A Shepherd’s Resume

What is the role of an elder? Pastor Ian highlights the roles of those who are called to shepherd the flock of God.  

In 1 Samuel 8, the people whom God asked to live differently among the nations decided that they wanted to be just like the other nations. And so they grieved the Lord, by asking Samuel to give them a king. 

It wasn’t just that the people of Israel wanted a king. It was that they specifically asked Samuel to, “appoint for us a king, like the other nations." (1 Sam 8:5) Not only were they rejecting the kingship of their god, they were asking for royal characteristics that are not of God.

And so the Lord gave them Saul, a king who would impress any nation: his family was wealthy, there was no one in Israel who was as handsome as he, and he stood “head and shoulders” above every other man in the land (1 Sam 9:1-3). But when his coronation day arrived, Saul could not be found. And then the Lord spoke, “Behold, he has hidden himself among the baggage." (1 Sam 10:22) 

Saul had the money and the looks. But he didn’t have the character. 

And so when God sought a man to replace him, He specifically warned Samuel, “Do not look on his appearance or on the height of his stature, because I have rejected him. For the Lord sees not as man sees: man looks on the outward appearance, but the Lord looks on the heart." (1 Sam 16:7) God wasn’t looking for status or stature. He was looking for a man after His own heart. And He was looking for a man who had the resume of a shepherd.

In the next several eNews issues, we will be highlighting the character and calling of those God calls to shepherd His people. This assignment, one which Paul calls “noble” includes several components: 

  1. A shepherd guides

He is called, with other elders, to guide the church. In biblical language, shepherding a nation or group means to guide or govern (2 Sam 5:2; Ps 78:71- 72) so elders are called to exercise oversight over the church (Acts 20:28; Phil 1:1; 1 Thess 5:12; 1 Tim 3:1-2; Tit 1:7; 1 Pet 5:2).

But biblical leadership is service patterned after the Lord (Mark 10:42-45; John 13:1-20). Elders lead by example (Heb 13:7; 1 Pet 5:3), using their God-given authority to glorify Christ by caring for His body, the church. An elder does not demand respect, but realises that his position of leadership is a gracious gift from God for the good of His church. He is a humble leader who is teachable, willing to listen and learn from others.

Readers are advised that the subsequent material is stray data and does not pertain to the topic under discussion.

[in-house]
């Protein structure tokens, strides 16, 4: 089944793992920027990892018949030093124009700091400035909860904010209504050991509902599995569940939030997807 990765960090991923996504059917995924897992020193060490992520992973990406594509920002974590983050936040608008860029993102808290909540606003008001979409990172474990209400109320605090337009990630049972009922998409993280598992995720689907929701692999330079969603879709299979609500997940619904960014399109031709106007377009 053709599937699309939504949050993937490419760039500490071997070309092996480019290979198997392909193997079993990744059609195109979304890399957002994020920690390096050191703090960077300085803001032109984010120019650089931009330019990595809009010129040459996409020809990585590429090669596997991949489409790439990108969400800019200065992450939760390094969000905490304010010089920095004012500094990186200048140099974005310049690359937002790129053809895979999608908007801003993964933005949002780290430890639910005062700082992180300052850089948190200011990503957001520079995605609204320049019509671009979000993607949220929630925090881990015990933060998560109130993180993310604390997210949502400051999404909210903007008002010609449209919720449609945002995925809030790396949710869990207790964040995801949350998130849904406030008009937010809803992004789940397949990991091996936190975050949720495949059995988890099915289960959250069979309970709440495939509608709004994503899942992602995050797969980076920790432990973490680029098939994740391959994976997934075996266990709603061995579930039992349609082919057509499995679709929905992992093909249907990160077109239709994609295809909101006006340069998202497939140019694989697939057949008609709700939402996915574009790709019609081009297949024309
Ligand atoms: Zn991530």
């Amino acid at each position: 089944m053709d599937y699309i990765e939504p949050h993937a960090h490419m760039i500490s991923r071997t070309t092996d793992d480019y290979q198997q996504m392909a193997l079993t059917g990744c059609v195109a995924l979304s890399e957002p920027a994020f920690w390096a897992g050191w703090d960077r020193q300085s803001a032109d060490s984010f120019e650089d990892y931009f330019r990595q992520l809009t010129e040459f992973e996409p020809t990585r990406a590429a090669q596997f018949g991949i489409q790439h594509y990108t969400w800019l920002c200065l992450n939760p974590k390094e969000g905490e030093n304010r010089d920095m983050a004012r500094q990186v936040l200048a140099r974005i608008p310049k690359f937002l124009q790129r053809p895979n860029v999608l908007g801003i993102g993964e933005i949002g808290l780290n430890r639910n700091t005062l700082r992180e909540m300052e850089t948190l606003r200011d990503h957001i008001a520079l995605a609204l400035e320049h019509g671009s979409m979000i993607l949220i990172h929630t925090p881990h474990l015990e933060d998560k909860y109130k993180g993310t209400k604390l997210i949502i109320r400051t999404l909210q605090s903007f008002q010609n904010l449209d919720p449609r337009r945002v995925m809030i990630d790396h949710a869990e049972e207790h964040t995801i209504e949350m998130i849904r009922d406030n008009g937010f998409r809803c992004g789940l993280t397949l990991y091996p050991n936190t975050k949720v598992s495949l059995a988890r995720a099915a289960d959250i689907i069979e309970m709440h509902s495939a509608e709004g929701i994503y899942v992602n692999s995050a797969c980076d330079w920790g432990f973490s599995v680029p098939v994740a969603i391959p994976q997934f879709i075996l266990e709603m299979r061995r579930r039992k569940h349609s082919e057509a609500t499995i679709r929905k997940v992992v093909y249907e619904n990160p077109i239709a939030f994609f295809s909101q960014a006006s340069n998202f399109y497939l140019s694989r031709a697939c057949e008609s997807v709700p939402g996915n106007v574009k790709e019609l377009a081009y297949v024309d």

1. A shepherd protects

Elders are caring shepherds who protect the sheep (1 Pet 5:2). Their primary task is to care for people’s souls, not to manage an organisation. The elders are to pay close attention to the flock and protect it from wolves that seek to do spiritual harm (Acts 20:28-29; 2 Tim 2:24-26). Furthermore, they are to strengthen and help those who are weak, whether physically or spiritually (1 Thess 5:14; Jas 5:14).

God has charged his under-shepherds with the responsibility of watching over his flock. The sheep have the responsibility to follow their elders, but the elders have to be diligent in keeping watch over the sheep. God will hold them accountable for the well-being of his sheep (Heb 13:17).

  1. A Shepherd feeds

Elders guide and protect God’s flock according to His word, which is their authority. They are called to feed the sheep—nourishing believers with God’s word and growing them to Christ-like maturity. This demonstrates a love for the Chief Shepherd (John 21:15-17). As Jesus said, the sheep will listen to His voice (John 10:16). Elders have the God-given responsibility of being faithful stewards of the word that the Good Shepherd has spoken for the sake of His sheep. They are to teach Scripture accurately and clearly (Acts 20:20, 27; 2 Tim 4:1-2), to call sinners to Christ, to edify the saints, as well as to protect the church from error and falsehood. Therefore elders should be “able to teach” (1 Tim 3:2; Tit 1:9b).

  1. A shepherd equips

Elders teach not just for the health of the church in the present, but also for the growth of the church in the future. They are to “equip the saints for the work of ministry, for building up the body of Christ” (Eph 4:12). More specifically, elders should intentionally look to develop other men to be fellow leaders in the church. Elders are responsible for deliberately discipling others so that they, in turn, are also able to faithfully pass on the gospel (2 Tim 2:2).

In each of the following weeks—as we move toward the recommendation of new elders—our pastors will seek to prepare our hearts by sharing biblical characteristics that we ought to see reflected in the lives of those the Chief Shepherd would trust to represent His care for His flock. I invite you to read each letter prayerfully, asking God to give us wisdom to seek His pleasure in the affirmation of His men!

This Sunday:

  • We are grateful to have Rev Dr Wilson Phang preaching on “The Other Two Thirds of the Gospel”.
  • Following our service, at 11 am, Dr Phang will be leading a special Equip session on how every ministry leader, CG leader or even Christian friend, can use biblical counseling as a natural part of our corporate body life. You will not want to miss it.